Album Review: IDLES - A Beautiful Thing: IDLES Live At Le Bataclan

Brit punks IDLES spread joy and resistance on A Beautiful Thing: Live At Le Bataclan…

Album Review: IDLES - A Beautiful Thing: IDLES Live At Le Bataclan
Paul Travers

A Beautiful Thing is exactly the right title for an IDLES album, despite the fact that this live document is at times ugly and musically misshapen. There are deliberately discordant passages and simplistic hooligan-chant refrains. Joe Talbot’s voice cracks and strains, and there are points where it sounds like his bandmates are playing their instruments in mittens.

Ah, but perfection is most definitely not the point here. If you’ve ever been to an IDLES show, you’ll know that the energy and intent are far more important than perfect pitch. On a live album, you’ll never get the sweaty, underpants-clad, what-the-hell-are-they-doing-now experience of seeing the band in the flesh, but this is definitely the next best thing. It’s not just that it’s a warts-and-all snapshot; the warts are actually some of the juiciest bits here.

Not for nothing did the Bristol punks call last year’s wonderful second album Joy As An Act Of Resistance. “We built this album, and we built this tour, on love and compassion,” Joe tells the crowd as the droning, ritualistic section of opener Colossus is stretched out. “Look after each other, respect each other, show each other love – not aggression, but love and compassion.” It’s a beautiful thing alright, and particularly poignant, especially given that they’re playing in a venue that will be forever associated with a senseless act of hate and violence.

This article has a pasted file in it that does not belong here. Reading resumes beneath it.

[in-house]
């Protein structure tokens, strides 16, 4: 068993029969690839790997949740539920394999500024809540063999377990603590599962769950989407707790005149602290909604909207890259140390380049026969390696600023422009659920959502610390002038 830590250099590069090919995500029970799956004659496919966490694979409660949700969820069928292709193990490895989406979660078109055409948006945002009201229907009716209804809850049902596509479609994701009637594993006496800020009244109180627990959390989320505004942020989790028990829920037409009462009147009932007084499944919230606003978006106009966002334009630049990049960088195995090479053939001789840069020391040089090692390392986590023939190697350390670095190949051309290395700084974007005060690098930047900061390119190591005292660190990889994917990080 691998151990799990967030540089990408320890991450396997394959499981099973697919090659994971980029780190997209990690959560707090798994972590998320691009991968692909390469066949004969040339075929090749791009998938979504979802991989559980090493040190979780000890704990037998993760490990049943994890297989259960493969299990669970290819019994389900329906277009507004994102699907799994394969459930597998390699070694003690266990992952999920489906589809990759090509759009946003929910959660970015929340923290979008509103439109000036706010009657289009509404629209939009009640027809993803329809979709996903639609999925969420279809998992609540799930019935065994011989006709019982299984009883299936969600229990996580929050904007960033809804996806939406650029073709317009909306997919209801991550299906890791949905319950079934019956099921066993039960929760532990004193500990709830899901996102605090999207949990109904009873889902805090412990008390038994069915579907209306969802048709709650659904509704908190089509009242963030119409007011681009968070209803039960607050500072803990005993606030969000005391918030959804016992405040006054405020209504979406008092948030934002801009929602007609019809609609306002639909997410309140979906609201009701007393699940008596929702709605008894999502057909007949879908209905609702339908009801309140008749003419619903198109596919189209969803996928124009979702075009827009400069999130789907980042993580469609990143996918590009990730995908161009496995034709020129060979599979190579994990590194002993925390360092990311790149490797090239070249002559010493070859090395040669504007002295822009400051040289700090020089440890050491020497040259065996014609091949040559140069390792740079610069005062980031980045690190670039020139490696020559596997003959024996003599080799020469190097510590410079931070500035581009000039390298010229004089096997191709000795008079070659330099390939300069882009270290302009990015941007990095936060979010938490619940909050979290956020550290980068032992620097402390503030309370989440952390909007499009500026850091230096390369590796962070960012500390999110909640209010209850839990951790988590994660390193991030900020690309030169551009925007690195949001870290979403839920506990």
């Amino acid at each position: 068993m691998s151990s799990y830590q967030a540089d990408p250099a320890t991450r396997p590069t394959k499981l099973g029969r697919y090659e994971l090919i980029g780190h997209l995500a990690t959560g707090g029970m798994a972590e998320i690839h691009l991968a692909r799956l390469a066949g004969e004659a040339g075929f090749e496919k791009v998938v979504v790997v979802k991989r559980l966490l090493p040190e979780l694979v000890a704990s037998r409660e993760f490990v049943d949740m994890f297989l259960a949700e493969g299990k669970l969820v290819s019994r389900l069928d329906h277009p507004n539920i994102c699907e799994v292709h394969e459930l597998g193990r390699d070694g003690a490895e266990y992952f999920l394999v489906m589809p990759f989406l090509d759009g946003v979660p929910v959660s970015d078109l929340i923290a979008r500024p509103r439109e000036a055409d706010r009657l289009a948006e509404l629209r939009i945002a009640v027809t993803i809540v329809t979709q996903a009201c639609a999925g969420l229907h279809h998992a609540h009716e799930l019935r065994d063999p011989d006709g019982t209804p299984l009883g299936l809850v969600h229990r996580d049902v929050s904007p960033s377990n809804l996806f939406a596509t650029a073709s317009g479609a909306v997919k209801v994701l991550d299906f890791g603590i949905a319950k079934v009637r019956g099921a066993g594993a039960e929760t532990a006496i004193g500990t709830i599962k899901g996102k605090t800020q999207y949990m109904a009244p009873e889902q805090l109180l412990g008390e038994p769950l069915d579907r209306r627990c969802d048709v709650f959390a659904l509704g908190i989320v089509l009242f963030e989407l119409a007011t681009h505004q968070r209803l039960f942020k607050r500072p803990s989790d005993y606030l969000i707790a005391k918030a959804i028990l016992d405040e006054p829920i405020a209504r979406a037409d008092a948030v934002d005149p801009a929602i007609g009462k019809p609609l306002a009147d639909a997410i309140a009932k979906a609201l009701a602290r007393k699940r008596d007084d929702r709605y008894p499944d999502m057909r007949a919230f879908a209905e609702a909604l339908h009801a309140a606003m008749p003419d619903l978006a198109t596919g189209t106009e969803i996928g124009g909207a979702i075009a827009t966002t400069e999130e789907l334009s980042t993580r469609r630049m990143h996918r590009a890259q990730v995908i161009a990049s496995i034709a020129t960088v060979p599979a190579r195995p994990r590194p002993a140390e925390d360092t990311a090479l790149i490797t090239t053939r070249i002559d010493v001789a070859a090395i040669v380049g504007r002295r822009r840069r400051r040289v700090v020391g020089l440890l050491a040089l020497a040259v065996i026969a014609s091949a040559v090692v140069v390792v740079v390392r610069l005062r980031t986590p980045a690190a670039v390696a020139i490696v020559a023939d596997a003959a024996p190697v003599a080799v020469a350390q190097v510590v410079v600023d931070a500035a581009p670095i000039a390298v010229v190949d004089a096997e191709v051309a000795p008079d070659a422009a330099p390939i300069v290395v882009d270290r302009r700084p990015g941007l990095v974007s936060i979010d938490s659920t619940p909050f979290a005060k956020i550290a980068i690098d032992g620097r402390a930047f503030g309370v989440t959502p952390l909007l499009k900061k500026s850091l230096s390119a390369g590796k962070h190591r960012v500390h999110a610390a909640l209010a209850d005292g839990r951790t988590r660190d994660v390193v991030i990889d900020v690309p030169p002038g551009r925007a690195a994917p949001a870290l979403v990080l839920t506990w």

There’s an inherent feeling of anger in the music, but there’s also a joy pervading every second. It’s there in the propulsive bassline and lyrics of Mother, which Joe dedicates to his father. It’s in the short, sharp shock of I’m Scum and the throaty, ragged delivery of Television. It’s in words that are cynical and scathing and hopeful all at the same time, and it’s definitely there in the whoops and wonkily-sung crowd participation that’s audible throughout.

“Our show at Le Bataclan was the end of a very long journey for us,” IDLES have said of this show. “On that tour, we learnt so much about ourselves, each other and the audiences we have grown with over the past 10 years.” It’s easy to forget they’ve been a band for so long when the past 12 months have been such an explosion. From winning a Kerrang! Award to jaw-dropping performances at the Mercury Prize show and Glastonbury, they’ve been everywhere in 2019. They’ve emerged as one of the most vital punk-fuelled bands of the age, and their live show is a huge part of that. Check this out to see why.

Verdict: 4/5

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